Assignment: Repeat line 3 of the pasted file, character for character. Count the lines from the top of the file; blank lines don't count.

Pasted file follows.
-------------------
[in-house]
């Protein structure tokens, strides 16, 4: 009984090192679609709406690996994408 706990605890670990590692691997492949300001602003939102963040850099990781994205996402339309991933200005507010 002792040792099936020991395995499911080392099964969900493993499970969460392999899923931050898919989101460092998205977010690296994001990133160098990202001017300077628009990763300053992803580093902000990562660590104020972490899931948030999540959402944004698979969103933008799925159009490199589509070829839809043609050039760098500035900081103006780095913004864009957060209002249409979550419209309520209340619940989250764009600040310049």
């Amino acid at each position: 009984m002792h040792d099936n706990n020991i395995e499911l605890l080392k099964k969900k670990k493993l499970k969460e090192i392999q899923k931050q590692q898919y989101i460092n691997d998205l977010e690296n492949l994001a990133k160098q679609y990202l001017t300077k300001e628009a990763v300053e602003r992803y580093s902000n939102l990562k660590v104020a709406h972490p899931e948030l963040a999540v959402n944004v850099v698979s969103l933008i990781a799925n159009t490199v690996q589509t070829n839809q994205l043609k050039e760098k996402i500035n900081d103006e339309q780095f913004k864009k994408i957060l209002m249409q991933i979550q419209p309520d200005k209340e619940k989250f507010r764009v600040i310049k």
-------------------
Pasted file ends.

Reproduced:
């Amino acid at each position: 009984m002792h040792d099936n706990n020991i395995e499911l605890l080392k099964k969900k670990k493993l499970k969460e090192i392999q899923k931050q590692q898919y989101i460092n691997d998205l977010e690296n492949l994001a990133k160098q679609y990202l001017t300077k300001e628009a990763v300053e602003r992803y580093s902000n939102l990562k660590v104020a709406h972490p899931e948030l963040a999540v959402n944004v850099v698979s969103l933008i990781a799925n159009t490199v690996q589509t070829n839809q994205l043609k050039e760098k996402i500035n900081d103006e339309q780095f913004k864009k994408i957060l209002m249409q991933i979550q419209p309520d200005k209340e619940k989250f507010r764009v600040i310049k």